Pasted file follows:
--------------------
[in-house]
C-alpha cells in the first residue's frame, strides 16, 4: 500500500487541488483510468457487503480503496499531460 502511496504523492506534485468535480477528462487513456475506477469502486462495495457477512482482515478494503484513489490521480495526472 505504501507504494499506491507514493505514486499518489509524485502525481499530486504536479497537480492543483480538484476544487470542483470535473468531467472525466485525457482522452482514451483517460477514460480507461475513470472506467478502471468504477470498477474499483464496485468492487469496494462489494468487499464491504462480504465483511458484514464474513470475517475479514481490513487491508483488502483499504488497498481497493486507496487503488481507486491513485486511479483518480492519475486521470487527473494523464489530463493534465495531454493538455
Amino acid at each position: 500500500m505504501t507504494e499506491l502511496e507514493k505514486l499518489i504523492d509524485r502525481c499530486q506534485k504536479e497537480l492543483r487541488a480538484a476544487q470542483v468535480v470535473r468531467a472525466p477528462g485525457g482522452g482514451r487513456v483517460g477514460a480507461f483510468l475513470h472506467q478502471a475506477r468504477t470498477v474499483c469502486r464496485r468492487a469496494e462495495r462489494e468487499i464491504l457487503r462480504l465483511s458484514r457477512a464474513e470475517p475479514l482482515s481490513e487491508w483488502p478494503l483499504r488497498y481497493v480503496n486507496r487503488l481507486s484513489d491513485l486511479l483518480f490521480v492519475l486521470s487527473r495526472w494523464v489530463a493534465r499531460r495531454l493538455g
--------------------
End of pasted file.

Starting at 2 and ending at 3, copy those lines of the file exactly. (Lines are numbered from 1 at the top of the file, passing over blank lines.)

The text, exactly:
C-alpha cells in the first residue's frame, strides 16, 4: 500500500487541488483510468457487503480503496499531460 502511496504523492506534485468535480477528462487513456475506477469502486462495495457477512482482515478494503484513489490521480495526472 505504501507504494499506491507514493505514486499518489509524485502525481499530486504536479497537480492543483480538484476544487470542483470535473468531467472525466485525457482522452482514451483517460477514460480507461475513470472506467478502471468504477470498477474499483464496485468492487469496494462489494468487499464491504462480504465483511458484514464474513470475517475479514481490513487491508483488502483499504488497498481497493486507496487503488481507486491513485486511479483518480492519475486521470487527473494523464489530463493534465495531454493538455
Amino acid at each position: 500500500m505504501t507504494e499506491l502511496e507514493k505514486l499518489i504523492d509524485r502525481c499530486q506534485k504536479e497537480l492543483r487541488a480538484a476544487q470542483v468535480v470535473r468531467a472525466p477528462g485525457g482522452g482514451r487513456v483517460g477514460a480507461f483510468l475513470h472506467q478502471a475506477r468504477t470498477v474499483c469502486r464496485r468492487a469496494e462495495r462489494e468487499i464491504l457487503r462480504l465483511s458484514r457477512a464474513e470475517p475479514l482482515s481490513e487491508w483488502p478494503l483499504r488497498y481497493v480503496n486507496r487503488l481507486s484513489d491513485l486511479l483518480f490521480v492519475l486521470s487527473r495526472w494523464v489530463a493534465r499531460r495531454l493538455g